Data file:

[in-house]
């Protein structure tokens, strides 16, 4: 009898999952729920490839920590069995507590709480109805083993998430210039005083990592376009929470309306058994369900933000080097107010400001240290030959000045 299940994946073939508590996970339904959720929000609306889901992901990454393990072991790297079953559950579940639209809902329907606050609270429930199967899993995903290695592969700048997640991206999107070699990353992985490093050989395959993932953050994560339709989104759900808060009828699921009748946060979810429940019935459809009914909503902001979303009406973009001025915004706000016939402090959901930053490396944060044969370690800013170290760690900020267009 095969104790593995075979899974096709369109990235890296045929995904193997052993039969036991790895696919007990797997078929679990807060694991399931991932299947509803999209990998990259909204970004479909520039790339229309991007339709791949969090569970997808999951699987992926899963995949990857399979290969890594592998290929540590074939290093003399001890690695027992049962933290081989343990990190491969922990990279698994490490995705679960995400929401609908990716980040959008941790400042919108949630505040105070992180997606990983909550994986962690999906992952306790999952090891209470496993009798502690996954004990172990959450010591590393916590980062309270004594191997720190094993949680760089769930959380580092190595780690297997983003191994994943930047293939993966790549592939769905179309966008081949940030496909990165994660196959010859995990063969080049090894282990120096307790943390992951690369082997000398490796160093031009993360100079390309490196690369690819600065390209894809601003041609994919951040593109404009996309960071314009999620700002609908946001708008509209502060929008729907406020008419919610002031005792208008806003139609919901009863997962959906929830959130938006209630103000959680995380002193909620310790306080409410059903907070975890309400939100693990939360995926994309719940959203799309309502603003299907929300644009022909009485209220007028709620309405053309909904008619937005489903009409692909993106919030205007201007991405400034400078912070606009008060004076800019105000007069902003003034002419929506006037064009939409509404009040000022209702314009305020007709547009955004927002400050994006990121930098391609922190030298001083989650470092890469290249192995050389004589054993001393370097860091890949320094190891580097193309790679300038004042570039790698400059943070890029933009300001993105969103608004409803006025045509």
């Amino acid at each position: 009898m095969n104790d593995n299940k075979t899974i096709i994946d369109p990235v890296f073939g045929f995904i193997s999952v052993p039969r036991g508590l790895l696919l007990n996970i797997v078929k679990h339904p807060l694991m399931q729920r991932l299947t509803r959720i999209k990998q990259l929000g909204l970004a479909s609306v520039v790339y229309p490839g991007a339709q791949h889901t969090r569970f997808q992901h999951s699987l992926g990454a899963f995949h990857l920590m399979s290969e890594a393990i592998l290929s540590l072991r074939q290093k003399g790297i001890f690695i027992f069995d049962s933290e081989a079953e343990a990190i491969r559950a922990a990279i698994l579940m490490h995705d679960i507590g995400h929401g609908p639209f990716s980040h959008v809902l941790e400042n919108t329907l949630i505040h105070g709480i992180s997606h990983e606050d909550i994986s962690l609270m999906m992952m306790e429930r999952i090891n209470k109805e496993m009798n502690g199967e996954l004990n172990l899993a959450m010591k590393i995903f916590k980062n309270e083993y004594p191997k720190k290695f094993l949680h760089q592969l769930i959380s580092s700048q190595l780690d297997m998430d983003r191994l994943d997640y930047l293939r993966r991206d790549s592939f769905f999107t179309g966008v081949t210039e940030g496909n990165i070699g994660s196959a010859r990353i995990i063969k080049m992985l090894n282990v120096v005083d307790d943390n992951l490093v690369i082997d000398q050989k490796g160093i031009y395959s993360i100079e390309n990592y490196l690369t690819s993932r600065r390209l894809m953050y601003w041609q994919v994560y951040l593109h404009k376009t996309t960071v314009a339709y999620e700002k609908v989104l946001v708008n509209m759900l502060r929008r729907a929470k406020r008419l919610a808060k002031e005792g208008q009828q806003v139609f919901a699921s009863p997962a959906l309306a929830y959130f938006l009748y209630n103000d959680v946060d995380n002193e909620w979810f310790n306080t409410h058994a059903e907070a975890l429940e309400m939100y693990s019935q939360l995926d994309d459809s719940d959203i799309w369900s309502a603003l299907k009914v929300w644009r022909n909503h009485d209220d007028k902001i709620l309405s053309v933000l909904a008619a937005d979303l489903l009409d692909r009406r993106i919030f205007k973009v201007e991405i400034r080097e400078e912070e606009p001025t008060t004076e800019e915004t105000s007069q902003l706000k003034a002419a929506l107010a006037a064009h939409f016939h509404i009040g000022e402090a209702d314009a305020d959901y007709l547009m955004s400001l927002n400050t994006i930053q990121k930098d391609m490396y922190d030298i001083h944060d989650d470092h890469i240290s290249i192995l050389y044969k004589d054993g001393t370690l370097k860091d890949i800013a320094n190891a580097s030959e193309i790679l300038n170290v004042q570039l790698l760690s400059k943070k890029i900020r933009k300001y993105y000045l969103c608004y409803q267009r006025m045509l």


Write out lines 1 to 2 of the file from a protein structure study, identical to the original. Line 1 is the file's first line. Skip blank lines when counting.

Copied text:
[in-house]
């Protein structure tokens, strides 16, 4: 009898999952729920490839920590069995507590709480109805083993998430210039005083990592376009929470309306058994369900933000080097107010400001240290030959000045 299940994946073939508590996970339904959720929000609306889901992901990454393990072991790297079953559950579940639209809902329907606050609270429930199967899993995903290695592969700048997640991206999107070699990353992985490093050989395959993932953050994560339709989104759900808060009828699921009748946060979810429940019935459809009914909503902001979303009406973009001025915004706000016939402090959901930053490396944060044969370690800013170290760690900020267009 095969104790593995075979899974096709369109990235890296045929995904193997052993039969036991790895696919007990797997078929679990807060694991399931991932299947509803999209990998990259909204970004479909520039790339229309991007339709791949969090569970997808999951699987992926899963995949990857399979290969890594592998290929540590074939290093003399001890690695027992049962933290081989343990990190491969922990990279698994490490995705679960995400929401609908990716980040959008941790400042919108949630505040105070992180997606990983909550994986962690999906992952306790999952090891209470496993009798502690996954004990172990959450010591590393916590980062309270004594191997720190094993949680760089769930959380580092190595780690297997983003191994994943930047293939993966790549592939769905179309966008081949940030496909990165994660196959010859995990063969080049090894282990120096307790943390992951690369082997000398490796160093031009993360100079390309490196690369690819600065390209894809601003041609994919951040593109404009996309960071314009999620700002609908946001708008509209502060929008729907406020008419919610002031005792208008806003139609919901009863997962959906929830959130938006209630103000959680995380002193909620310790306080409410059903907070975890309400939100693990939360995926994309719940959203799309309502603003299907929300644009022909009485209220007028709620309405053309909904008619937005489903009409692909993106919030205007201007991405400034400078912070606009008060004076800019105000007069902003003034002419929506006037064009939409509404009040000022209702314009305020007709547009955004927002400050994006990121930098391609922190030298001083989650470092890469290249192995050389004589054993001393370097860091890949320094190891580097193309790679300038004042570039790698400059943070890029933009300001993105969103608004409803006025045509």